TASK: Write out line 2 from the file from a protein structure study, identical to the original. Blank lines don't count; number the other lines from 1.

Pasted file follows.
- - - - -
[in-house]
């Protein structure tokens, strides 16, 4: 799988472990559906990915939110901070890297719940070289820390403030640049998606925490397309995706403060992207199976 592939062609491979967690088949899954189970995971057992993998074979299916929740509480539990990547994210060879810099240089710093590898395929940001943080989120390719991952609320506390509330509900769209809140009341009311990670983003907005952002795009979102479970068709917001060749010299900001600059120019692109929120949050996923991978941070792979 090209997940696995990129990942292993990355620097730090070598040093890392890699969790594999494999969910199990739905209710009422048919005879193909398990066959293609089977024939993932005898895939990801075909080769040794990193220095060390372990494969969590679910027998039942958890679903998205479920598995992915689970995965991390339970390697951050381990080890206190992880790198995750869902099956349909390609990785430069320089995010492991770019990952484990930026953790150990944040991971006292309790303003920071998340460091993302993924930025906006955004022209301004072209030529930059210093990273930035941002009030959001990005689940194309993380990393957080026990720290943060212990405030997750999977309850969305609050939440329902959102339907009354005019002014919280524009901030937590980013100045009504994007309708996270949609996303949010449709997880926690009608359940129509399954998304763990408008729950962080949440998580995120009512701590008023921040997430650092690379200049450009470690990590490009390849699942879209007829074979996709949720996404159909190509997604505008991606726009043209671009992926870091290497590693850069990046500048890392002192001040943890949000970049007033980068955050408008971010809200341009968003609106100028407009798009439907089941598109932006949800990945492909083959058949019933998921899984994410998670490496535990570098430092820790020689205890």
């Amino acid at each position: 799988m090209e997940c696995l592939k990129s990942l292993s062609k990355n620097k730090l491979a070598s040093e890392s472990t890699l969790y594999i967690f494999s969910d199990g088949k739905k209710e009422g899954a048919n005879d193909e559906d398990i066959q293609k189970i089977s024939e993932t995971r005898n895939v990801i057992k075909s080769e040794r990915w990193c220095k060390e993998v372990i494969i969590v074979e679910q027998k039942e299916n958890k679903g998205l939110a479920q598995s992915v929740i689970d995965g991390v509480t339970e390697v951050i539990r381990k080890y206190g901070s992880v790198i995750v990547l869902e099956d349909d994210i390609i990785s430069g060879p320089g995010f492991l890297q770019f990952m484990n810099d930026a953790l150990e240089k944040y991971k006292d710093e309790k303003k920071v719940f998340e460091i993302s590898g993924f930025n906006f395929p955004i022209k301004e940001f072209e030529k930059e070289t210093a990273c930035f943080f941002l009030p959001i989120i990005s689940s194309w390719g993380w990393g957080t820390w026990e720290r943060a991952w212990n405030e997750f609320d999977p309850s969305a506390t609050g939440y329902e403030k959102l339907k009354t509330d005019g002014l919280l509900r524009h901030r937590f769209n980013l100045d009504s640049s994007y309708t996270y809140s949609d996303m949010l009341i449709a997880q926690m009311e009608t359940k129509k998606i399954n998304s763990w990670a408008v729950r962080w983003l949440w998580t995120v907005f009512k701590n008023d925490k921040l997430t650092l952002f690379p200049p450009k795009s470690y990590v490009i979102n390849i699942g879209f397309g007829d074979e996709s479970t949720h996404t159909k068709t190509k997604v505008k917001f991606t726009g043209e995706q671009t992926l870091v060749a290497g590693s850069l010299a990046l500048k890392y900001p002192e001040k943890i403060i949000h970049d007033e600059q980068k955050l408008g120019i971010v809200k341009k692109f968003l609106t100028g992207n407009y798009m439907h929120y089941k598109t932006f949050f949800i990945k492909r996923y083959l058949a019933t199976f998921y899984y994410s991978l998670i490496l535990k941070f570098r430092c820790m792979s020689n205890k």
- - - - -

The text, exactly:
């Protein structure tokens, strides 16, 4: 799988472990559906990915939110901070890297719940070289820390403030640049998606925490397309995706403060992207199976 592939062609491979967690088949899954189970995971057992993998074979299916929740509480539990990547994210060879810099240089710093590898395929940001943080989120390719991952609320506390509330509900769209809140009341009311990670983003907005952002795009979102479970068709917001060749010299900001600059120019692109929120949050996923991978941070792979 090209997940696995990129990942292993990355620097730090070598040093890392890699969790594999494999969910199990739905209710009422048919005879193909398990066959293609089977024939993932005898895939990801075909080769040794990193220095060390372990494969969590679910027998039942958890679903998205479920598995992915689970995965991390339970390697951050381990080890206190992880790198995750869902099956349909390609990785430069320089995010492991770019990952484990930026953790150990944040991971006292309790303003920071998340460091993302993924930025906006955004022209301004072209030529930059210093990273930035941002009030959001990005689940194309993380990393957080026990720290943060212990405030997750999977309850969305609050939440329902959102339907009354005019002014919280524009901030937590980013100045009504994007309708996270949609996303949010449709997880926690009608359940129509399954998304763990408008729950962080949440998580995120009512701590008023921040997430650092690379200049450009470690990590490009390849699942879209007829074979996709949720996404159909190509997604505008991606726009043209671009992926870091290497590693850069990046500048890392002192001040943890949000970049007033980068955050408008971010809200341009968003609106100028407009798009439907089941598109932006949800990945492909083959058949019933998921899984994410998670490496535990570098430092820790020689205890």